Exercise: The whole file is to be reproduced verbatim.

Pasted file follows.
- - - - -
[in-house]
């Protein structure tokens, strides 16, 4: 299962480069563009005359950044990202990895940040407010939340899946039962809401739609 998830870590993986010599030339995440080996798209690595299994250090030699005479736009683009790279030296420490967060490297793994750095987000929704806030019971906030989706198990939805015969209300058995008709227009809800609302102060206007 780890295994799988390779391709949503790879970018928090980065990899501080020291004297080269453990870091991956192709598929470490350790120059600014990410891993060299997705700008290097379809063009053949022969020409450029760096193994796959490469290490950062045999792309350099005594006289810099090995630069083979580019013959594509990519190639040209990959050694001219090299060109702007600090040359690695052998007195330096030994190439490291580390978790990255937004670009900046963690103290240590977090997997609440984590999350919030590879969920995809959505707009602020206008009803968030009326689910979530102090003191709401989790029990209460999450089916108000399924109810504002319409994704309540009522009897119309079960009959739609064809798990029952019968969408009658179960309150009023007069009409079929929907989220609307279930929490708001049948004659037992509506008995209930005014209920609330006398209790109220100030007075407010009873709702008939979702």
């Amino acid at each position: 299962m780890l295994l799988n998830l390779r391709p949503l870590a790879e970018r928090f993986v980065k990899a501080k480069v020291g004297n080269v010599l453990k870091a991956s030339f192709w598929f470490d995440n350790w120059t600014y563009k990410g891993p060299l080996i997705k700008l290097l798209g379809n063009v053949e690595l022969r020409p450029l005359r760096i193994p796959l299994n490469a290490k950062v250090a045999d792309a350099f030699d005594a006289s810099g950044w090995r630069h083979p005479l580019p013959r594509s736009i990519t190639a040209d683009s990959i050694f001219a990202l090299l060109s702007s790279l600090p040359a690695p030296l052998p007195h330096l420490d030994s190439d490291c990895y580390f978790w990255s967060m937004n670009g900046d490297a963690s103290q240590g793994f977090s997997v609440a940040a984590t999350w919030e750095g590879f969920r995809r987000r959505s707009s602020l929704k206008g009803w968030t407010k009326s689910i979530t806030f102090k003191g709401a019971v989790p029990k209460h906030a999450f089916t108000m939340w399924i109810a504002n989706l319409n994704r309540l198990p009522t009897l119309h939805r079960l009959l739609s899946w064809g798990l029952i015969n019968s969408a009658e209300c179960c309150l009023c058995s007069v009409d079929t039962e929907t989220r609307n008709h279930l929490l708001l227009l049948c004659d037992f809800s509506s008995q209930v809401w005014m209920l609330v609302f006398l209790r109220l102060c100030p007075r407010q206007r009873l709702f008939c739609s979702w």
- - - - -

[in-house]
């Protein structure tokens, strides 16, 4: 299962480069563009005359950044990202990895940040407010939340899946039962809401739609 998830870590993986010599030339995440080996798209690595299994250090030699005479736009683009790279030296420490967060490297793994750095987000929704806030019971906030989706198990939805015969209300058995008709227009809800609302102060206007 780890295994799988390779391709949503790879970018928090980065990899501080020291004297080269453990870091991956192709598929470490350790120059600014990410891993060299997705700008290097379809063009053949022969020409450029760096193994796959490469290490950062045999792309350099005594006289810099090995630069083979580019013959594509990519190639040209990959050694001219090299060109702007600090040359690695052998007195330096030994190439490291580390978790990255937004670009900046963690103290240590977090997997609440984590999350919030590879969920995809959505707009602020206008009803968030009326689910979530102090003191709401989790029990209460999450089916108000399924109810504002319409994704309540009522009897119309079960009959739609064809798990029952019968969408009658179960309150009023007069009409079929929907989220609307279930929490708001049948004659037992509506008995209930005014209920609330006398209790109220100030007075407010009873709702008939979702």
């Amino acid at each position: 299962m780890l295994l799988n998830l390779r391709p949503l870590a790879e970018r928090f993986v980065k990899a501080k480069v020291g004297n080269v010599l453990k870091a991956s030339f192709w598929f470490d995440n350790w120059t600014y563009k990410g891993p060299l080996i997705k700008l290097l798209g379809n063009v053949e690595l022969r020409p450029l005359r760096i193994p796959l299994n490469a290490k950062v250090a045999d792309a350099f030699d005594a006289s810099g950044w090995r630069h083979p005479l580019p013959r594509s736009i990519t190639a040209d683009s990959i050694f001219a990202l090299l060109s702007s790279l600090p040359a690695p030296l052998p007195h330096l420490d030994s190439d490291c990895y580390f978790w990255s967060m937004n670009g900046d490297a963690s103290q240590g793994f977090s997997v609440a940040a984590t999350w919030e750095g590879f969920r995809r987000r959505s707009s602020l929704k206008g009803w968030t407010k009326s689910i979530t806030f102090k003191g709401a019971v989790p029990k209460h906030a999450f089916t108000m939340w399924i109810a504002n989706l319409n994704r309540l198990p009522t009897l119309h939805r079960l009959l739609s899946w064809g798990l029952i015969n019968s969408a009658e209300c179960c309150l009023c058995s007069v009409d079929t039962e929907t989220r609307n008709h279930l929490l708001l227009l049948c004659d037992f809800s509506s008995q209930v809401w005014m209920l609330v609302f006398l209790r109220l102060c100030p007075r407010q206007r009873l709702f008939c739609s979702w």